• Drakken

            Judeo-Christian civilization has become weak, feckless and devolved in the face of our enemies, and our will to fight them has become an exercise in self loathing and self hating defeatism.

          • Anukem Jihadi

            No, here you’re arguing from the stand point of how people should perhaps behave in their interpersonal relations which is not necessarily how civilized states can or should behave.

            But even there the analogy is not a very good one because there are situations involving self defense for example which may require courses of action that otherwise would not be considered.

            Generally people who argue as you do have a certain hegemonic faith in their culture and values and see them as being somehow transcendental.
            That’s fine but it is a faith position and should be presented as one.
            History has demonstrated that such faith has often misplaced.

          • Drakken

            At the end of the day, it all comes down to who the victors and who the vanquished are, the rest is immaterial as it has been since the dawn of time.

          • truebearing

            Rules can’t be allowed to hold the exigency of survival hostage. That is how Muslims and Marxists paralyze Judeo-Christian culture. They’ve put a tourniquet on self-defense and made war subject to the insane dictates of political correctness.

            “If you abandon it every time you feel threatened, you were never on it to begin with, and have no basis on which to call another ‘barbarian.’”

            Who said anyone is abandoning the rule of law at every threat? That was a classic instance of your sophistry. We are talking about the rule of law itself being not only threatened but attacked by none other than Obama and Holder, the two men specifically tasked with defending it. In the case of Israel, Hamas and the Palestinians have made it publicly known that their objective is genocide. This heinous admission releases Israel from moral restraint and puts upon its leaders the moral responsibility to defend the Israeli people at all costs…to the enemy. Moral responsibility is not something that protects only the enemy, as the Left would have it.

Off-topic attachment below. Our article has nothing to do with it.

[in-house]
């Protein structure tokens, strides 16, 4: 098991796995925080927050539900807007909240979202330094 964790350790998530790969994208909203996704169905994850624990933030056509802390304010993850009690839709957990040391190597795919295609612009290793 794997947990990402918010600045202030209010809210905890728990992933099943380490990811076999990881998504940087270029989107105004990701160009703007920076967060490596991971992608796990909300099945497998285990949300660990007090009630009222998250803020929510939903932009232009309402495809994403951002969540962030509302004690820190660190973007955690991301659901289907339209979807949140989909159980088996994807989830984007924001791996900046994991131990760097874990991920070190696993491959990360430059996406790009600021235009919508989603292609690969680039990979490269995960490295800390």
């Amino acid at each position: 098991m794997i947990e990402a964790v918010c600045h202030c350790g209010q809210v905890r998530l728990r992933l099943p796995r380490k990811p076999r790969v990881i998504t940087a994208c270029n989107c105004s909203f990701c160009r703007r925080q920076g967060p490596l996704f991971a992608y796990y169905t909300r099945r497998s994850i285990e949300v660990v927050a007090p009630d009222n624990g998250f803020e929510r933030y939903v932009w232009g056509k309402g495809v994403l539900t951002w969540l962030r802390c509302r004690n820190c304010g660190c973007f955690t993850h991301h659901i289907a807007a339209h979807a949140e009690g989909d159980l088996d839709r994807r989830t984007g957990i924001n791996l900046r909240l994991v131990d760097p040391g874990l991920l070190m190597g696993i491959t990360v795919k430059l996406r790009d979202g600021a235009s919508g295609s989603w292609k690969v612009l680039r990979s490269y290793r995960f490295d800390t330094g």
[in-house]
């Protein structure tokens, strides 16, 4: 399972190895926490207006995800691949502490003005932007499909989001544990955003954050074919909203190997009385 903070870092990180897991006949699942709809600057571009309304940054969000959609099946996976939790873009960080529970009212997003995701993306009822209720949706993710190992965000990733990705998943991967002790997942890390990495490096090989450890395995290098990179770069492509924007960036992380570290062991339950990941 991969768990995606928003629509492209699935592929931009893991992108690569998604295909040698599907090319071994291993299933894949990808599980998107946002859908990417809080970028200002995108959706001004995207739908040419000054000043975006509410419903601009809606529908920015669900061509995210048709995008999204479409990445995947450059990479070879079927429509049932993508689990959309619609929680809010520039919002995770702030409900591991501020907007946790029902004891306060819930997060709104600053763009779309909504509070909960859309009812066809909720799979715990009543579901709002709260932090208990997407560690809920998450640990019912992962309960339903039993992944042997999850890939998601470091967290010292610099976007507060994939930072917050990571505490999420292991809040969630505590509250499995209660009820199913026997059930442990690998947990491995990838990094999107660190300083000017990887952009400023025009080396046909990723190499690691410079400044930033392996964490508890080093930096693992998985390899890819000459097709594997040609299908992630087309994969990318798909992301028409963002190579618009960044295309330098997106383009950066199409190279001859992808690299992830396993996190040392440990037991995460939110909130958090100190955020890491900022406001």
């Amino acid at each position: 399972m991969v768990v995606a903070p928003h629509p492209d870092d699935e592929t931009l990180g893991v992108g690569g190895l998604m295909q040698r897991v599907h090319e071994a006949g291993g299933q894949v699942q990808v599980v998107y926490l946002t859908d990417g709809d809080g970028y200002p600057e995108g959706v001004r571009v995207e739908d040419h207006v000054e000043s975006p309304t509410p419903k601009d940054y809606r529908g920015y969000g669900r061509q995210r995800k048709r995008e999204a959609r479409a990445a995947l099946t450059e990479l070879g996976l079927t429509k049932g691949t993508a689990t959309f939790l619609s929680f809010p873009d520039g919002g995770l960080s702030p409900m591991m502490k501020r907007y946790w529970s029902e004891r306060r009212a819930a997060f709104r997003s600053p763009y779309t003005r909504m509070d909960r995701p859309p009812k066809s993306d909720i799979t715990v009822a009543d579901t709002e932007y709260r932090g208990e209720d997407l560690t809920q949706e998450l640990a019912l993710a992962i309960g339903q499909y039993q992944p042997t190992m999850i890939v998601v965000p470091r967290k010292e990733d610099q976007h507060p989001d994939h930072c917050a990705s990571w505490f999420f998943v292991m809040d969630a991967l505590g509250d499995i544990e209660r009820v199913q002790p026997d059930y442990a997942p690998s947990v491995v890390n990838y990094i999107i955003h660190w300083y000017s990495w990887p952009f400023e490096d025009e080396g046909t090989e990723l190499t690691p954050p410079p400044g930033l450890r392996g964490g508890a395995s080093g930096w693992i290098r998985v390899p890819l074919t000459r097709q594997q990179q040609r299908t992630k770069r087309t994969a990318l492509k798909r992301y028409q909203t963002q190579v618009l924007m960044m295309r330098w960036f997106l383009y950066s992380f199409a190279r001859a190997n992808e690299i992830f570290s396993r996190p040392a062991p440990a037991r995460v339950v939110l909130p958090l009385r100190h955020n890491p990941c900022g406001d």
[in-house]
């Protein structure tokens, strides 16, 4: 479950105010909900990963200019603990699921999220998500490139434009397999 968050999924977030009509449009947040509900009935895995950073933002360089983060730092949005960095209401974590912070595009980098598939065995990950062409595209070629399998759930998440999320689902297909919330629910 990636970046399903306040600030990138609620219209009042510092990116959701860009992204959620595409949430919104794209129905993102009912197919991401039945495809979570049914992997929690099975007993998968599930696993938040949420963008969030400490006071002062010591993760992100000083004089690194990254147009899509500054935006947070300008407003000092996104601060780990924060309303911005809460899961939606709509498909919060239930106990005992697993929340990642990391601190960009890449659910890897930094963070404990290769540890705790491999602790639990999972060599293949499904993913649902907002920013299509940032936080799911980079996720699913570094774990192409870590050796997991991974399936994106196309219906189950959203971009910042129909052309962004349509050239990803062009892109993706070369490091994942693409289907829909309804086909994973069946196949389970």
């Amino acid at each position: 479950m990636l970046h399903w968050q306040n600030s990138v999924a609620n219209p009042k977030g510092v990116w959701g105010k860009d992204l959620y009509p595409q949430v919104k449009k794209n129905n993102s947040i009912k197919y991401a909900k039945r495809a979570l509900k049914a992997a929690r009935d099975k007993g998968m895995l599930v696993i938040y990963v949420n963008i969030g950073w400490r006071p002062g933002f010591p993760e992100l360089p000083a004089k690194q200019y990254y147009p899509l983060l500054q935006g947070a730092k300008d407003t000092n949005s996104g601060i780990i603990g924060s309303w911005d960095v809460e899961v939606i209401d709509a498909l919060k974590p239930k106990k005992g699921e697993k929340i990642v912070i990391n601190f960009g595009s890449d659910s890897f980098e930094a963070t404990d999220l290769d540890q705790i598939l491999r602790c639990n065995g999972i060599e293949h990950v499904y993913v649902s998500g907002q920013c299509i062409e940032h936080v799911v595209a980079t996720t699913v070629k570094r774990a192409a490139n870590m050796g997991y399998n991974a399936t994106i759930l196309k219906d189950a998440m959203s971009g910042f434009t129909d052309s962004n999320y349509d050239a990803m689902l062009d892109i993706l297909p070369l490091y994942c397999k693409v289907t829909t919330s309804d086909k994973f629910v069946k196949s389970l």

Your dishonesty — or is it obtusity — on this issue is made all the more ironic by the fact you served in the military. No civilized nation or empire ever existed that didn’t achieve that status without a dominant military. To try to argue otherwise is sheer idiocy. And those militaries necessarily used violence to destroy their enemies.

          • hiernonymous

            “Rules can’t be allowed to hold the exigency of survival hostage. ”

            So rules are more guidelines, to be abandoned when necessary. Yet the article is an attack on Mr. Obama for failing to follow the rules.

            Didn’t I see something posted recently about a Mr. Alinsky and the tactic of insisting that the other fellow play by his rules while you’ve no intention of doing the same?

            “Your dishonesty — or is it obtusity — on this issue is made all the more ironic by the fact you served in the military. No civilized nation or empire ever existed that didn’t achieve that status without a dominant military.”

            Nothing about having a dominant military implies a need to retreat into barbarism. You present a false dilemma, suggesting that our choices are pacifism and brutality.

            One fights fire with water, as a rule.

          • truebearing

            “So rules are more guidelines, to be abandoned when necessary. Yet the article is an attack on Mr. Obama for failing to follow the rules.”

            There is a natural hierarchy to any set of rules. Speed limits aren’t followed by amulances, fire trucks, and police cars, are they. When the rules that protect the rules are being attacked by those intent on overthrowing the basis of all rule, extreme measures are necessary and morally based, since the effort at maintaining the survival of the morally superior civilization serves the higher moral purpose.

            Alinsky doesn’t advicate the defense of a moral civilization. He advocates lying and doing anything necessary to destroy true civilization.

            There is no false dilemma, only a false reading of my point on your part. Bombing cities into rubble and ash would be barbarian if it wasn’t in the context of defeating a ruthless enemy that practiced systematic genocide.